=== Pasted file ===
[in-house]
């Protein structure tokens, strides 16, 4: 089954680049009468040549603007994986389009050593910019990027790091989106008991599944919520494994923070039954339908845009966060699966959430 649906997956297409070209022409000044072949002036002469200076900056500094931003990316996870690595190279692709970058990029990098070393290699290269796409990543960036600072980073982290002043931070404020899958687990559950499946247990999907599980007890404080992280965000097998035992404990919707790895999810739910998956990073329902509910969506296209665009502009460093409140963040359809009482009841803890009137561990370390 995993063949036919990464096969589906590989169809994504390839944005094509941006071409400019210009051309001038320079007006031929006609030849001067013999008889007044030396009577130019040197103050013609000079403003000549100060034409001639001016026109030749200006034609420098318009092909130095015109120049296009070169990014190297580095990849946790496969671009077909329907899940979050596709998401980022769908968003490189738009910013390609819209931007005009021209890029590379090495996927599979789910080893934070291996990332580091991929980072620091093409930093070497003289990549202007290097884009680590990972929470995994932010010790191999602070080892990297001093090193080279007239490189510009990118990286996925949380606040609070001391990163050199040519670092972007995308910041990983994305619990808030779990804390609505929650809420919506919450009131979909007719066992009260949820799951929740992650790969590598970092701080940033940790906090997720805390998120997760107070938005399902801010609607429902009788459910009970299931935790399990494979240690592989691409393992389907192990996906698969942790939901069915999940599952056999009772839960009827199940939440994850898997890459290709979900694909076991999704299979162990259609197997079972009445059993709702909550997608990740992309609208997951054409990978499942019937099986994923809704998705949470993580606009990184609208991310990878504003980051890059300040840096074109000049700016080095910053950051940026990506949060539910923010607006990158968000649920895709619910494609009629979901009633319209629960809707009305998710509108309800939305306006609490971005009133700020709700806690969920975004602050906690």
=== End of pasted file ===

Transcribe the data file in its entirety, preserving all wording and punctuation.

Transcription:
[in-house]
């Protein structure tokens, strides 16, 4: 089954680049009468040549603007994986389009050593910019990027790091989106008991599944919520494994923070039954339908845009966060699966959430 649906997956297409070209022409000044072949002036002469200076900056500094931003990316996870690595190279692709970058990029990098070393290699290269796409990543960036600072980073982290002043931070404020899958687990559950499946247990999907599980007890404080992280965000097998035992404990919707790895999810739910998956990073329902509910969506296209665009502009460093409140963040359809009482009841803890009137561990370390 995993063949036919990464096969589906590989169809994504390839944005094509941006071409400019210009051309001038320079007006031929006609030849001067013999008889007044030396009577130019040197103050013609000079403003000549100060034409001639001016026109030749200006034609420098318009092909130095015109120049296009070169990014190297580095990849946790496969671009077909329907899940979050596709998401980022769908968003490189738009910013390609819209931007005009021209890029590379090495996927599979789910080893934070291996990332580091991929980072620091093409930093070497003289990549202007290097884009680590990972929470995994932010010790191999602070080892990297001093090193080279007239490189510009990118990286996925949380606040609070001391990163050199040519670092972007995308910041990983994305619990808030779990804390609505929650809420919506919450009131979909007719066992009260949820799951929740992650790969590598970092701080940033940790906090997720805390998120997760107070938005399902801010609607429902009788459910009970299931935790399990494979240690592989691409393992389907192990996906698969942790939901069915999940599952056999009772839960009827199940939440994850898997890459290709979900694909076991999704299979162990259609197997079972009445059993709702909550997608990740992309609208997951054409990978499942019937099986994923809704998705949470993580606009990184609208991310990878504003980051890059300040840096074109000049700016080095910053950051940026990506949060539910923010607006990158968000649920895709619910494609009629979901009633319209629960809707009305998710509108309800939305306006609490971005009133700020709700806690969920975004602050906690």